International study shows ‘less happy’ new parents end up having smaller families

A new study by Western University and the Max Planck Institute for Demographic Research (MPIDR) shows couples who feel ‘less happy’ in the year following the birth of their first child, have a lower probability of having another. The trend is especially strong for mothers and fathers who are well educated and older.

The study examines to what extent parental well-being around the transition to parenthood can help to explain why so many couples end up having only one child, when the modal number of desired children is two. At the population level, families ending up with only one child are a very important factor in determining the overall level of fertility.

Lack of sleep, relationship stress and work-family conflict are thought to be major factors in perceived lower levels of happiness during the crucial time before, during and after the arrival of a newborn.

This new study, which examined couples from Germany, is the first to use quantitative data to show that parents’ well-being is “empirically large and important for further fertility.”

“We now know that the drop in happiness is important, if not imperative, for determining whether couples go on to have another child,” explains Rachel Margolis, an Assistant Professor in Western’s Department of Sociology. “The happiness drop that occurs during the transition to parenthood is quantitatively important and holds far more weight than other major changes in the relationship, work, and health of a couple when determining the choice to have more children.”

Because it is taboo for new parents to admit feelings of unhappiness about childbearing, Margolis and MPIDR’s Mikko Myrskyla used a survey with questions about general happiness, asked separately from questions about other life events.

For the study, Margolis and Myrskylä explored self-reported life satisfaction responses of both mothers and fathers from the German Socio-Economic Panel Study (SOEP). Every year, more than 20,000 participants assess their ‘contentedness’ with life on a scale from zero to 10 (10 representing maximum well-being). The question is not about the participant’s children at all, but the answers can be analyzed in conjunction with other questions asked by the SOEP every year, such as childbirth, relationship information and work.

From just before to just after a first child is born, mothers and fathers reported a loss of well-being that averaged up to 1.4 units on the happiness scale that ranges from 0-10. This decline was perceived during the first year of parenthood compared to the two years before the birth. Only just under 30 percent of the participants did not feel any decline in well-being. And more than one third experienced a decline of two or more units of happiness.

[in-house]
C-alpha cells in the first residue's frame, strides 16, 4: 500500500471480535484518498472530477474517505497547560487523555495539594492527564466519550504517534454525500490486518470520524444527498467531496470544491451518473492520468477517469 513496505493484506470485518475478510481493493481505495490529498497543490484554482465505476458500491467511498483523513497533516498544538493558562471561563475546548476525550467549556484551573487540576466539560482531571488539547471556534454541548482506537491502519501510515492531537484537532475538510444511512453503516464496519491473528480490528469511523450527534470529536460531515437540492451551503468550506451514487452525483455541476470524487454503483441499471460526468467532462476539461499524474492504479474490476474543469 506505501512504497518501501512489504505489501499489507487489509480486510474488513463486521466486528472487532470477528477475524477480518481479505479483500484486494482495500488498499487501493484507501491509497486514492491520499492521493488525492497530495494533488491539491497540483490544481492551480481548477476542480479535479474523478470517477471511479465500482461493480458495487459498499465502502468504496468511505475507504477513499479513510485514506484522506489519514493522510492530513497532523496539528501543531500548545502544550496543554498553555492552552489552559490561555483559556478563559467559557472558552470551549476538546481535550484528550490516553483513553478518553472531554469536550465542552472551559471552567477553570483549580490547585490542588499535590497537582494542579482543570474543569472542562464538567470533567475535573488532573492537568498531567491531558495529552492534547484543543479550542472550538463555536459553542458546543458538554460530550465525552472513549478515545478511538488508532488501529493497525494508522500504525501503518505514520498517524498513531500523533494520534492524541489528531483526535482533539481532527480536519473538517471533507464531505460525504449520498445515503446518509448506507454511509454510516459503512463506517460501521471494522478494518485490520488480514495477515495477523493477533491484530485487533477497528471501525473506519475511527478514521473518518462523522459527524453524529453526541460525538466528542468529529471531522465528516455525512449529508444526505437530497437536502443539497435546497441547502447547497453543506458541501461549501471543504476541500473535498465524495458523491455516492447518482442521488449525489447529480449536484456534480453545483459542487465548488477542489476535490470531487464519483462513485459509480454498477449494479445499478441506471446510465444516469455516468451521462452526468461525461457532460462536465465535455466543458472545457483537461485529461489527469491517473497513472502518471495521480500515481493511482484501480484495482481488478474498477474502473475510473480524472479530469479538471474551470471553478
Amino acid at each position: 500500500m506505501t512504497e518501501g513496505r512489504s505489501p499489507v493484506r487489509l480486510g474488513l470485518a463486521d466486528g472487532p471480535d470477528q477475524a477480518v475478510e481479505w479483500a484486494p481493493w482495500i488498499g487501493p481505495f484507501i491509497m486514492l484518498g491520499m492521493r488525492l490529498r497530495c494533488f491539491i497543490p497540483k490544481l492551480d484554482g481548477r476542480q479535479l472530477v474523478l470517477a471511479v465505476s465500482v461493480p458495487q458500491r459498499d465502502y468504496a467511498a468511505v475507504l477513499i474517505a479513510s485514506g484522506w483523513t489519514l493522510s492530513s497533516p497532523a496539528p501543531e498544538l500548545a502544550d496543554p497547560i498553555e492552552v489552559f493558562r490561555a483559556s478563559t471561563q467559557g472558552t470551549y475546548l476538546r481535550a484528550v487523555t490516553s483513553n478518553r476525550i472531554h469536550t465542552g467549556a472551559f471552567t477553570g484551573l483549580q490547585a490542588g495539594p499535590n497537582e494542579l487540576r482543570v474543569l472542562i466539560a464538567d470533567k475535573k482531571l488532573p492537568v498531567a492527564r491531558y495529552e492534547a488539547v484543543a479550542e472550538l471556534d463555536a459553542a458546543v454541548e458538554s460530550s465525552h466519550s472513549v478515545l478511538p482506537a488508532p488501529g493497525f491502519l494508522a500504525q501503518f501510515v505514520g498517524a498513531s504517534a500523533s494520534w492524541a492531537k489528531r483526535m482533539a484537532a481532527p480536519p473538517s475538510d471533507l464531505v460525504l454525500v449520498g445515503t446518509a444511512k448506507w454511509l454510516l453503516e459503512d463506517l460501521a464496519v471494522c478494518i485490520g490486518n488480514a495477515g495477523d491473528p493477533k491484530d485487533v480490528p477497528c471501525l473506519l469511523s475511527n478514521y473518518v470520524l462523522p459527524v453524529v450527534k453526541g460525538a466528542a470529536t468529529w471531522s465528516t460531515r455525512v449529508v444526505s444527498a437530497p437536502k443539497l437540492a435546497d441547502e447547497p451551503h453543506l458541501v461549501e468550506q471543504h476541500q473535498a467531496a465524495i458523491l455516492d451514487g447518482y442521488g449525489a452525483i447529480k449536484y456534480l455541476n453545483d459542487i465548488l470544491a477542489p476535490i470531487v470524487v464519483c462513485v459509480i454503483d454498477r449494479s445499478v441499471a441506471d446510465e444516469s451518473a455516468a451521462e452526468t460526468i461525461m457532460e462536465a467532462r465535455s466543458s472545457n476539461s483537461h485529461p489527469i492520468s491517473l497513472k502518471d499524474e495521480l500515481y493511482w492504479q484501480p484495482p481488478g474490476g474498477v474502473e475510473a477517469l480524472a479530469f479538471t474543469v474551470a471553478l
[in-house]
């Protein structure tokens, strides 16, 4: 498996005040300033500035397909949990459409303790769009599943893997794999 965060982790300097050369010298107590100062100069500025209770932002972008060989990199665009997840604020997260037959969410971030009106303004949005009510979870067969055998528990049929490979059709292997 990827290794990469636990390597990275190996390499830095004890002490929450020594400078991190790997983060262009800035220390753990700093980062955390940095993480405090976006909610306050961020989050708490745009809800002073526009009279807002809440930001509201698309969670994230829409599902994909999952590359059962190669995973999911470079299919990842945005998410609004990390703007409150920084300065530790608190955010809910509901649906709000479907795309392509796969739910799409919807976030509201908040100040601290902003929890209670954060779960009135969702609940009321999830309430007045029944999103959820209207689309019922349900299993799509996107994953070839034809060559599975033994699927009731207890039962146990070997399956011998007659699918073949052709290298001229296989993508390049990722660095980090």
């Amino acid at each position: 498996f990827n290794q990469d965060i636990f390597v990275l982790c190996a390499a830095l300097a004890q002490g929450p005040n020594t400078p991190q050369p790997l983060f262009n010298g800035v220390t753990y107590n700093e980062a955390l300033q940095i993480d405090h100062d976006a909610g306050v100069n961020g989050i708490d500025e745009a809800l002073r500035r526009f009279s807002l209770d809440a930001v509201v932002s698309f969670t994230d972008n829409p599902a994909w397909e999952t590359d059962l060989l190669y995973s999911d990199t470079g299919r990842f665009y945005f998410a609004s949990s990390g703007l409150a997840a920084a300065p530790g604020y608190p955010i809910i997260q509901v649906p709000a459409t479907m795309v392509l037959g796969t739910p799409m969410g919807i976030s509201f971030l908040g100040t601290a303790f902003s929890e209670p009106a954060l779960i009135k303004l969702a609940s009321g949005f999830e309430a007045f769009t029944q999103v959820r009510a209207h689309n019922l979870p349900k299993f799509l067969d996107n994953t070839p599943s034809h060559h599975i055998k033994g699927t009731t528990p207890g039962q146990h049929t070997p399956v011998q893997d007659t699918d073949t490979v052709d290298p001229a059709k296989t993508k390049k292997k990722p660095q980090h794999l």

This is notable compared to what international studies find for unemployment or the death of the partner (both with an average loss of one happiness-unit) or for divorce (minus 0.6 units) on the same scale.

New calculations made by Margolis and Myrskylä show how strongly experiences related to the first child affect chances for a second. Only 58 per cent of couples that reported a drop in well-being of three units or more had a second child within 10 years. But among parents who did not feel a reduction in happiness, 66 per cent of couples had another baby. The number of families with at least four members was almost 14 per cent larger if happiness did not decline. These results are independent of income, place of birth, or marital status of the couples.

Mothers and fathers over 30 years old and those who have been educated for more than 12 years were especially influenced by their state of well-being when it came to deciding about having more children.

“It could be that older and better educated parents are more likely to stop at one child because they are better to implement their new lower fertility preferences based on their recent experience,” explains Myrskylä, who serves as executive director of MPIDR. “It could also be that it is harder for these parents to combine work and family, given that they are likely to be in more competitive professional environments.”

The study also suggests that politicians and policy-makers in the developed world concerned about low fertility rates and completed family size should pay attention to factors that influence the well-being of new parents. Earlier qualitative research has highlighted difficulty conceiving, pregnancy, and birth experiences leading to people saying that they did not want to have another. This study points to the importance of capturing the factors behind new parents’ loss of happiness and including these in future surveys.

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